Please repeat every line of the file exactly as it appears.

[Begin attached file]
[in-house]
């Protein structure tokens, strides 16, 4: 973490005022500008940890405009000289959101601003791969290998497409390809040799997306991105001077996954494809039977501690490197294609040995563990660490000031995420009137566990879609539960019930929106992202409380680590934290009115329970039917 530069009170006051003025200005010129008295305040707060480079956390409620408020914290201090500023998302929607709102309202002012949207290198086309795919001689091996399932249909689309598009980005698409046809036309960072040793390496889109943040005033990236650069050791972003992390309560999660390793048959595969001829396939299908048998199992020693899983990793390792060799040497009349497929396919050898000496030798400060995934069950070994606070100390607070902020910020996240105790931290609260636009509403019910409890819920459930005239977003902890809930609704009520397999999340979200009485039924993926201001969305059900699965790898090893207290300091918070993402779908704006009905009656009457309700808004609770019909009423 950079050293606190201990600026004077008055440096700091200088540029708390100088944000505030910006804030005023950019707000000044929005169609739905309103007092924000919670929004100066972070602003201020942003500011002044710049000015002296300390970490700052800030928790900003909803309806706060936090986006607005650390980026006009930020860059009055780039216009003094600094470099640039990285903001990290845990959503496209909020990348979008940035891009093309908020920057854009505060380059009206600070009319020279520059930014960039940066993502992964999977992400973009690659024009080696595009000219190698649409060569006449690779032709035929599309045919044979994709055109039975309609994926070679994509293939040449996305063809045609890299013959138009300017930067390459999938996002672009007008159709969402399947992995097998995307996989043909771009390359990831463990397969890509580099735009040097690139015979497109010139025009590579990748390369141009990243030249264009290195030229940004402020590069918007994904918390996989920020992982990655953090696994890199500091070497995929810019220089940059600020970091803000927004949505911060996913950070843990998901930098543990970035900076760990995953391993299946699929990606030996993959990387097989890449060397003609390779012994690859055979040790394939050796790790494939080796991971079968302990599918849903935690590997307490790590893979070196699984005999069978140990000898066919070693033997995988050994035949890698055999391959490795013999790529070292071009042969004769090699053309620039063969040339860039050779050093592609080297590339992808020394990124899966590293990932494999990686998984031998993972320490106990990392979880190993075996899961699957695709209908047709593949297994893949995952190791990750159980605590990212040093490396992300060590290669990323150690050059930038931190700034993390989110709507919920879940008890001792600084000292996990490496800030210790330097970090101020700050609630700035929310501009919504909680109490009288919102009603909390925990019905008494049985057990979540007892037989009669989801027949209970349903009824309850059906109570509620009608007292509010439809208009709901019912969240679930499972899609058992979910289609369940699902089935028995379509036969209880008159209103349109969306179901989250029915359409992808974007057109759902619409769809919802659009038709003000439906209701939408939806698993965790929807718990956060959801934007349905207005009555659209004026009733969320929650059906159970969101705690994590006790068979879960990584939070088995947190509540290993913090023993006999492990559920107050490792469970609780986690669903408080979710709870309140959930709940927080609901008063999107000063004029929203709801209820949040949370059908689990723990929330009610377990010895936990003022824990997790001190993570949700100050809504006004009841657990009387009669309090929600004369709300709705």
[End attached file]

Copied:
[in-house]
């Protein structure tokens, strides 16, 4: 973490005022500008940890405009000289959101601003791969290998497409390809040799997306991105001077996954494809039977501690490197294609040995563990660490000031995420009137566990879609539960019930929106992202409380680590934290009115329970039917 530069009170006051003025200005010129008295305040707060480079956390409620408020914290201090500023998302929607709102309202002012949207290198086309795919001689091996399932249909689309598009980005698409046809036309960072040793390496889109943040005033990236650069050791972003992390309560999660390793048959595969001829396939299908048998199992020693899983990793390792060799040497009349497929396919050898000496030798400060995934069950070994606070100390607070902020910020996240105790931290609260636009509403019910409890819920459930005239977003902890809930609704009520397999999340979200009485039924993926201001969305059900699965790898090893207290300091918070993402779908704006009905009656009457309700808004609770019909009423 950079050293606190201990600026004077008055440096700091200088540029708390100088944000505030910006804030005023950019707000000044929005169609739905309103007092924000919670929004100066972070602003201020942003500011002044710049000015002296300390970490700052800030928790900003909803309806706060936090986006607005650390980026006009930020860059009055780039216009003094600094470099640039990285903001990290845990959503496209909020990348979008940035891009093309908020920057854009505060380059009206600070009319020279520059930014960039940066993502992964999977992400973009690659024009080696595009000219190698649409060569006449690779032709035929599309045919044979994709055109039975309609994926070679994509293939040449996305063809045609890299013959138009300017930067390459999938996002672009007008159709969402399947992995097998995307996989043909771009390359990831463990397969890509580099735009040097690139015979497109010139025009590579990748390369141009990243030249264009290195030229940004402020590069918007994904918390996989920020992982990655953090696994890199500091070497995929810019220089940059600020970091803000927004949505911060996913950070843990998901930098543990970035900076760990995953391993299946699929990606030996993959990387097989890449060397003609390779012994690859055979040790394939050796790790494939080796991971079968302990599918849903935690590997307490790590893979070196699984005999069978140990000898066919070693033997995988050994035949890698055999391959490795013999790529070292071009042969004769090699053309620039063969040339860039050779050093592609080297590339992808020394990124899966590293990932494999990686998984031998993972320490106990990392979880190993075996899961699957695709209908047709593949297994893949995952190791990750159980605590990212040093490396992300060590290669990323150690050059930038931190700034993390989110709507919920879940008890001792600084000292996990490496800030210790330097970090101020700050609630700035929310501009919504909680109490009288919102009603909390925990019905008494049985057990979540007892037989009669989801027949209970349903009824309850059906109570509620009608007292509010439809208009709901019912969240679930499972899609058992979910289609369940699902089935028995379509036969209880008159209103349109969306179901989250029915359409992808974007057109759902619409769809919802659009038709003000439906209701939408939806698993965790929807718990956060959801934007349905207005009555659209004026009733969320929650059906159970969101705690994590006790068979879960990584939070088995947190509540290993913090023993006999492990559920107050490792469970609780986690669903408080979710709870309140959930709940927080609901008063999107000063004029929203709801209820949040949370059908689990723990929330009610377990010895936990003022824990997790001190993570949700100050809504006004009841657990009387009669309090929600004369709300709705």